Puck snorted. “Lea, I know you. You can’t stand to be out of the loop, remember? You must have a trod that goes to Meghan’s house from the Briars, even though you can’t use it. I know you’d want keep an eye on Oberon’s daughter. What kind of gossip would you miss out on, otherwise?”
Leanansidhe pursed her lips as if she’d swallowed something sour. “You caught me there, darling. Though you don’t hesitate to rub salt in the wound, do you? I suppose I can let you use that trod, but you owe me a favor later, darling.” Leanansidhe sniffed and puffed her cigarette. “I feel I should charge something for letting you in on my greatest secret. Especially since I have no interest in the girl’s family. Such a boring lot, except the little boy—he has potential.”
“Done,” I said. “You have your favor. At least from me. Now, will you let us use it or not?”
Leanansidhe snapped her fingers, and Skrae the piskie fluttered down from the ceiling. “Take them to the basement trod,” she ordered, “and guide them to the right door. Go.” Skrae bobbed once and zipped to my shoulder, hiding in my hair. “I will continue to have my spies monitor SciCorp,” Leanansidhe said. “See if they can discern where Virus is moving it to. You should get going, darling.”
I straightened and glanced at Puck, who nodded. “All right, let’s go. Grim, keep an eye on Ironhorse, would you? Make sure he doesn’t go charging the army by himself. We’ll be back soon.” I shook my hair, dislodging the piskie huddled against my neck. “All right, Skrae, take us out of here.”
Close to Ice
Our trip back through the Briars was less exciting than our trip in. We saw no dragons, spiders or killer-wasp fey, though truthfully I could’ve wandered straight into their hive without noticing. My mind was consumed with Ash and my family. Would he really…kill them? Cut them down in cold blood, invisible and unheard? What would I do then?
I pressed a palm to my face, trying in vain to stop the tears. I would kill him. If he hurt Ethan or Mom in any way, I would put a knife through his heart myself, even if I was sobbing my eyes out while I did it. Even if I still loved him more than life itself. Sick with worry, fighting the despair that threatened to drown me, I didn’t see Puck stop until I ran into him, and he steadied me without a word. We had reached the end of the tunnel, where a simple wooden door waited in the thorns a few feet away. Even in the tangled darkness of the Briars, I recognized it. This was the gate that had led me into Faery, all those months ago. This was where it all began, at Ethan’s closet door. Ahead of us, Skrae gave a last buzz and flew back down the tunnel, back to Leanansidhe to give his report, I assumed. There was no going back for me. I reached for the door handle.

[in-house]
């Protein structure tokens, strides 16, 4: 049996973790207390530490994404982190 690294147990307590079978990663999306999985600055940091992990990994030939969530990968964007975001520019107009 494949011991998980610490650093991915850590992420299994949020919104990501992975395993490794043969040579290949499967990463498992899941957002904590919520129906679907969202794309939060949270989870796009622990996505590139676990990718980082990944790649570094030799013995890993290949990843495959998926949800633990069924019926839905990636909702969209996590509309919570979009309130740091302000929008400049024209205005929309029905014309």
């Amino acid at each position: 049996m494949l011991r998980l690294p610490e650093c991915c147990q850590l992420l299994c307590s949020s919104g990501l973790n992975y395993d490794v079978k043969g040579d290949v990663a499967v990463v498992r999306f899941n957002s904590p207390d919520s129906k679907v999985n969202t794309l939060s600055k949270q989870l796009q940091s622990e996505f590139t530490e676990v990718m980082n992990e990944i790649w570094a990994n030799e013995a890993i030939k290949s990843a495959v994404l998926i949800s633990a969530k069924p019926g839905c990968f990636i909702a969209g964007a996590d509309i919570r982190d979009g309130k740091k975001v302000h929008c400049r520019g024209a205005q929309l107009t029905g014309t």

“Wait,” Puck ordered. I turned back, impatient and annoyed, when I saw the grim severity in his eyes. “Are you ready for this, Princess?” he asked softly. “Whatever lies beyond that door isn’t Ash any longer. If we’re going to save your family, we can’t hold back now. We might have to—”
“I know,” I interrupted, not wanting to hear it. My chest tightened, and my eyes started to tear, but I dashed them away. “I know. Let’s…let’s just do this, all right? I’ll figure something out when I see him.” And before Puck could say anything else, I wrenched the door open and walked through.
The cold hit me immediately, taking my breath away. It hung in the air as I shivered, gazing around in horror, my stomach twisting so painfully that I felt nauseous. Ethan’s bedroom was completely encased in ice. The walls, the dresser, the bookshelf; all covered in a layer of crystal nearly two inches thick, but so clear so I could see everything trapped within. Outside the window, a cold, clear night shone through the glass, the moonlight sparkling lifelessly off the ice.
“Oh, man,” I heard Puck whisper behind me.
“Where’s Ethan?” I gasped, rushing to his bed. The horrific vision of him trapped in ice, unable to breathe, made me virtually ill, and I nearly threw up at the thought. But Ethan’s bed was empty, the quilts flat and still beneath the frozen layer.
“Where is he?” I whispered, near panic. Then I heard a faint noise from beneath the bed, a soft, breathy whimper. Dropping to my knees, I peered into the crack, wary of monsters and bogeys and the things that lurked under the bed. A small, shivering lump stirred in the far corner, and a pale face looked up at mine.
“Ethan!” Relieved beyond words, I reached under the bed and pulled him out, hugging him close. He was so cold; he clung to me with frozen hands, his four-year-old body shaking like a leaf.
“You c-came back,” he whispered, as Puck crossed the room and shut the door without a sound. “Quick! You have to s-save Mommy and Daddy.”
My blood ran cold. “What happened?” I asked, holding him with one arm while pulling open the door we came through. Now it was just a normal closet. I yanked out a quilt that wasn’t covered in ice and wrapped Ethan in it, sitting him on the frozen bed.
“He came,” Ethan whispered, pulling the folds tighter around himself. “The dark person. S-Spider told me he was coming. He told me t-to hide.”
“Spider? Who’s Spider?”
“The m-man under the b-bed.”
“I see.” I frowned and rubbed his numb fingers between mine. Why would a bogey be helping Ethan? “What happened then?”
“I hid, and everything turned to ice.” Ethan gripped my hand, big blue eyes beseeching mine. “Meggie, Mommy and Daddy are still out there, with him! You have to save them. Make him go away!”